“This is not my skin.”
The voice says, a voice that both is and isn’t yours.
“It’s not right.” It whispers as your hands wrap more firmly around the Stanley knife in your hand.
They are correct. It isn’t right, something is very, very wrong. This is not your skin, not skin your worthy of. It’s not yours and it needs to come off. It needs to come off right now.
The knife goes in just above your left temple, pressing down through epidermis, dermis and subcutaneous tissue until it you feel it hit the flimsy mass of muscle. You consider for a moment going deeper, all the way to the skull because maybe the problem isn’t just the skin. Maybe the problem is the muscle and bone too. The brain.
“No. The Skin.”
You drag the blade along your hairline, opening yourself up like a salami in one of those air tight vacuum packs. Blood rushes down your face, staining clothes, running into the bags at your feet. Staining the shiny faux marble floor of the mall.
You drop the knife. Raise both hands to the seam you’ve created and begin to tear. The tug is like velcro, it requires stops and starts. It requires hands curled into the fleshy fabric, it requires fat and blood and tissue under the fingernails.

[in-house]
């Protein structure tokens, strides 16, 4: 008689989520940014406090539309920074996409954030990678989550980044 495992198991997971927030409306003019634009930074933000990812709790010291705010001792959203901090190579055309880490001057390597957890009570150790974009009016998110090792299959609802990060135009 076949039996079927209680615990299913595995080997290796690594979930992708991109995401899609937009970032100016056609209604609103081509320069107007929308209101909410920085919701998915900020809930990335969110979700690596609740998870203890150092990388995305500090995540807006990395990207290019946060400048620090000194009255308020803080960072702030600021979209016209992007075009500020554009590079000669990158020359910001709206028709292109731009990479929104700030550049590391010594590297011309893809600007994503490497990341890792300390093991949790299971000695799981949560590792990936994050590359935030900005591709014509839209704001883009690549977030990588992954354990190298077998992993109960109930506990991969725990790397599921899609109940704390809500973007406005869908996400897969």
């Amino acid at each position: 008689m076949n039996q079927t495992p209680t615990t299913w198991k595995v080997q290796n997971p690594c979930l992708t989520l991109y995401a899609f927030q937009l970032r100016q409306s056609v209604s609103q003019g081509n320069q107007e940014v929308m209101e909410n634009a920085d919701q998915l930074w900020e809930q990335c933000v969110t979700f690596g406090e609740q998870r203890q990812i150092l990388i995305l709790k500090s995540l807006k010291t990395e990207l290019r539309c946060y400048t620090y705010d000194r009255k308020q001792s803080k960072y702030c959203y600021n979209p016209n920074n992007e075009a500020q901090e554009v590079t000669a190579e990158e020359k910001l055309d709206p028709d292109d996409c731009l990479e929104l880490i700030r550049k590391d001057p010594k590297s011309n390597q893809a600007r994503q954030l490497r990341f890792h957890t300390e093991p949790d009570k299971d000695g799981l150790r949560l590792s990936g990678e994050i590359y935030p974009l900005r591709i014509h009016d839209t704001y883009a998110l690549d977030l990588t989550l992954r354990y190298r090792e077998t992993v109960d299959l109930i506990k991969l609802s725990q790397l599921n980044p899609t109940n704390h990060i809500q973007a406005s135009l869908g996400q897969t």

When the skin that covered your face dangles like a fleshy mask in front of you, you take a breath.
“Much better.” The voice says. “Not finished though.“
You pick the knife up. One long cut on one side should do it. First though you need to rid yourself of the fabric, of clothing. The knife slides through the material of your clothing like butter. Much easier than flesh, only stopping to move onto the next item. They fall to the floor in pieces and the first person stops.
They don’t move to stop you as the knife once again finds it’s mark and drags down through your flesh in a relatively straight line. The cutting isn’t the hard part. The cutting is the easy part. It’s the tugging that’s hard, that requires energy. Given how easy it is to scrape a knee or hand you’d have thought the skinning process would be much easier. Alas. It’s not, but then Skin is supposed to be one of the things that keeps you alive.
Frustration begins to build in you.
“Want it off.”
“Want it gone.”
There is a satisfying, wet slap as the bloody, fleshy mass of skin hits the floor. You have to step out of the thing, like some ridiculous shoes that are on too tight you have to use one foot then the other to aid in the last removal.
The aggressive slap of it hitting the floor is somehow more rewarding this time.
A small crowd has gathered, just staring, hands over mouths. It’s funny to think that the naked flesh sack you’ve relieved yourself of would probably be more offensive to them than the bloody muscle, bone and organ tower you are now.
You leave your bags in the blood. Leave behind the skin that wasn’t yours.
You walk past the crowd, leaving bloody footprints as you head for the nearest exit.
Much better. The voice says.